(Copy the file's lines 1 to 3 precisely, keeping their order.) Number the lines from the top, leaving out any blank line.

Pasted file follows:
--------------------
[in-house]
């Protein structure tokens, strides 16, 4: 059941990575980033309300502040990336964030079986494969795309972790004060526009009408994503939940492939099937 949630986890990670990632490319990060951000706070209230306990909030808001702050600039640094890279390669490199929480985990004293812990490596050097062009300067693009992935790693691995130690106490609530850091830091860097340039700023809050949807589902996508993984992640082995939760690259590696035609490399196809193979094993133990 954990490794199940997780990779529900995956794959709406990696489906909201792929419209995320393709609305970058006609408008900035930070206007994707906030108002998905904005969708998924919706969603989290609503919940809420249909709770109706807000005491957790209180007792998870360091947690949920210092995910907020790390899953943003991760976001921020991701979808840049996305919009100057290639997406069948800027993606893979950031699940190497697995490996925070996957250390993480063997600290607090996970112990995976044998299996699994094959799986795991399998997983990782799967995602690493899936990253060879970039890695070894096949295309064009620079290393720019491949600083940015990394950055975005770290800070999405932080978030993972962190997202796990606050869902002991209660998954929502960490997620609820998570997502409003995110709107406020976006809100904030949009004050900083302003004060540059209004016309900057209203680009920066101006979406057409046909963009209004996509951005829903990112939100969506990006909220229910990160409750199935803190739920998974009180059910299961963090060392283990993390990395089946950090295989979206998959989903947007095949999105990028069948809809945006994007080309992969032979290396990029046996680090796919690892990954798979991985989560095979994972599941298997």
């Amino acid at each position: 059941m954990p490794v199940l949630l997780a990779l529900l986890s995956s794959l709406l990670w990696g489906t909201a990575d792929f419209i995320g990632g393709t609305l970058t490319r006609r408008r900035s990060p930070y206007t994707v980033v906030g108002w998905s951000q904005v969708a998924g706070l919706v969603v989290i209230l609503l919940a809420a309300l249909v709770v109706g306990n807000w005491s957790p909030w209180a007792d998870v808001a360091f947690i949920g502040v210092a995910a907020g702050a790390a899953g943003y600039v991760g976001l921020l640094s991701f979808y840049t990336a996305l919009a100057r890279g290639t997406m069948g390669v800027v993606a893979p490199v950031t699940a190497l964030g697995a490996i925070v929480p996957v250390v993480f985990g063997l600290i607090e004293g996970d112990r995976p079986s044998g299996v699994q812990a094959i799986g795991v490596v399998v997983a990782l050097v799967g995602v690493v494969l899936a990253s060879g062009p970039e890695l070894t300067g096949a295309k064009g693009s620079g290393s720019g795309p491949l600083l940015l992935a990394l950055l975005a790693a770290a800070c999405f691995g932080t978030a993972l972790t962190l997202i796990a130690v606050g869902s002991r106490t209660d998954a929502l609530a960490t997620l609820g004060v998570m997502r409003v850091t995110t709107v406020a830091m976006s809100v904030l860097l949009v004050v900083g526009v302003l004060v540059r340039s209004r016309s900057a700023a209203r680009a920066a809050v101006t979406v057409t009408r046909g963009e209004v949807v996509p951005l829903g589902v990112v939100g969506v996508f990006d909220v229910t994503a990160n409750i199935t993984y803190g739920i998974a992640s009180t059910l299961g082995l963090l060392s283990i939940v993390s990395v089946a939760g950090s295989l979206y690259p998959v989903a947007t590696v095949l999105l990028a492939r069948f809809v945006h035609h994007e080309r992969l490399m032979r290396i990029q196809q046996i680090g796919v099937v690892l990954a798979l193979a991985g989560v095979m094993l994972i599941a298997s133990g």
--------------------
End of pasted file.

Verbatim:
[in-house]
């Protein structure tokens, strides 16, 4: 059941990575980033309300502040990336964030079986494969795309972790004060526009009408994503939940492939099937 949630986890990670990632490319990060951000706070209230306990909030808001702050600039640094890279390669490199929480985990004293812990490596050097062009300067693009992935790693691995130690106490609530850091830091860097340039700023809050949807589902996508993984992640082995939760690259590696035609490399196809193979094993133990 954990490794199940997780990779529900995956794959709406990696489906909201792929419209995320393709609305970058006609408008900035930070206007994707906030108002998905904005969708998924919706969603989290609503919940809420249909709770109706807000005491957790209180007792998870360091947690949920210092995910907020790390899953943003991760976001921020991701979808840049996305919009100057290639997406069948800027993606893979950031699940190497697995490996925070996957250390993480063997600290607090996970112990995976044998299996699994094959799986795991399998997983990782799967995602690493899936990253060879970039890695070894096949295309064009620079290393720019491949600083940015990394950055975005770290800070999405932080978030993972962190997202796990606050869902002991209660998954929502960490997620609820998570997502409003995110709107406020976006809100904030949009004050900083302003004060540059209004016309900057209203680009920066101006979406057409046909963009209004996509951005829903990112939100969506990006909220229910990160409750199935803190739920998974009180059910299961963090060392283990993390990395089946950090295989979206998959989903947007095949999105990028069948809809945006994007080309992969032979290396990029046996680090796919690892990954798979991985989560095979994972599941298997």
């Amino acid at each position: 059941m954990p490794v199940l949630l997780a990779l529900l986890s995956s794959l709406l990670w990696g489906t909201a990575d792929f419209i995320g990632g393709t609305l970058t490319r006609r408008r900035s990060p930070y206007t994707v980033v906030g108002w998905s951000q904005v969708a998924g706070l919706v969603v989290i209230l609503l919940a809420a309300l249909v709770v109706g306990n807000w005491s957790p909030w209180a007792d998870v808001a360091f947690i949920g502040v210092a995910a907020g702050a790390a899953g943003y600039v991760g976001l921020l640094s991701f979808y840049t990336a996305l919009a100057r890279g290639t997406m069948g390669v800027v993606a893979p490199v950031t699940a190497l964030g697995a490996i925070v929480p996957v250390v993480f985990g063997l600290i607090e004293g996970d112990r995976p079986s044998g299996v699994q812990a094959i799986g795991v490596v399998v997983a990782l050097v799967g995602v690493v494969l899936a990253s060879g062009p970039e890695l070894t300067g096949a295309k064009g693009s620079g290393s720019g795309p491949l600083l940015l992935a990394l950055l975005a790693a770290a800070c999405f691995g932080t978030a993972l972790t962190l997202i796990a130690v606050g869902s002991r106490t209660d998954a929502l609530a960490t997620l609820g004060v998570m997502r409003v850091t995110t709107v406020a830091m976006s809100v904030l860097l949009v004050v900083g526009v302003l004060v540059r340039s209004r016309s900057a700023a209203r680009a920066a809050v101006t979406v057409t009408r046909g963009e209004v949807v996509p951005l829903g589902v990112v939100g969506v996508f990006d909220v229910t994503a990160n409750i199935t993984y803190g739920i998974a992640s009180t059910l299961g082995l963090l060392s283990i939940v993390s990395v089946a939760g950090s295989l979206y690259p998959v989903a947007t590696v095949l999105l990028a492939r069948f809809v945006h035609h994007e080309r992969l490399m032979r290396i990029q196809q046996i680090g796919v099937v690892l990954a798979l193979a991985g989560v095979m094993l994972i599941a298997s133990g």